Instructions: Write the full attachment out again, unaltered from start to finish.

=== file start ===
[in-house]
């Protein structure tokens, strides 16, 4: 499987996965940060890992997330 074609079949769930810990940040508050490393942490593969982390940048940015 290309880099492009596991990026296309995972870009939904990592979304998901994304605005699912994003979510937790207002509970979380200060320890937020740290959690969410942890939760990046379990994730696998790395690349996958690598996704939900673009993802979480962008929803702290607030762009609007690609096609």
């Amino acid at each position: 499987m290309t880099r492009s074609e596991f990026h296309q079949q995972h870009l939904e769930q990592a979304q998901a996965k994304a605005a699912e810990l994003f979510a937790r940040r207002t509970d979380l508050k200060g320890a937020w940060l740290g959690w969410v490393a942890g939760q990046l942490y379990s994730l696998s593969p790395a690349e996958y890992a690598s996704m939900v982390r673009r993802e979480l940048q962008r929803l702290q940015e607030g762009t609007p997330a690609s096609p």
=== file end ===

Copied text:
[in-house]
């Protein structure tokens, strides 16, 4: 499987996965940060890992997330 074609079949769930810990940040508050490393942490593969982390940048940015 290309880099492009596991990026296309995972870009939904990592979304998901994304605005699912994003979510937790207002509970979380200060320890937020740290959690969410942890939760990046379990994730696998790395690349996958690598996704939900673009993802979480962008929803702290607030762009609007690609096609």
């Amino acid at each position: 499987m290309t880099r492009s074609e596991f990026h296309q079949q995972h870009l939904e769930q990592a979304q998901a996965k994304a605005a699912e810990l994003f979510a937790r940040r207002t509970d979380l508050k200060g320890a937020w940060l740290g959690w969410v490393a942890g939760q990046l942490y379990s994730l696998s593969p790395a690349e996958y890992a690598s996704m939900v982390r673009r993802e979480l940048q962008r929803l702290q940015e607030g762009t609007p997330a690609s096609p």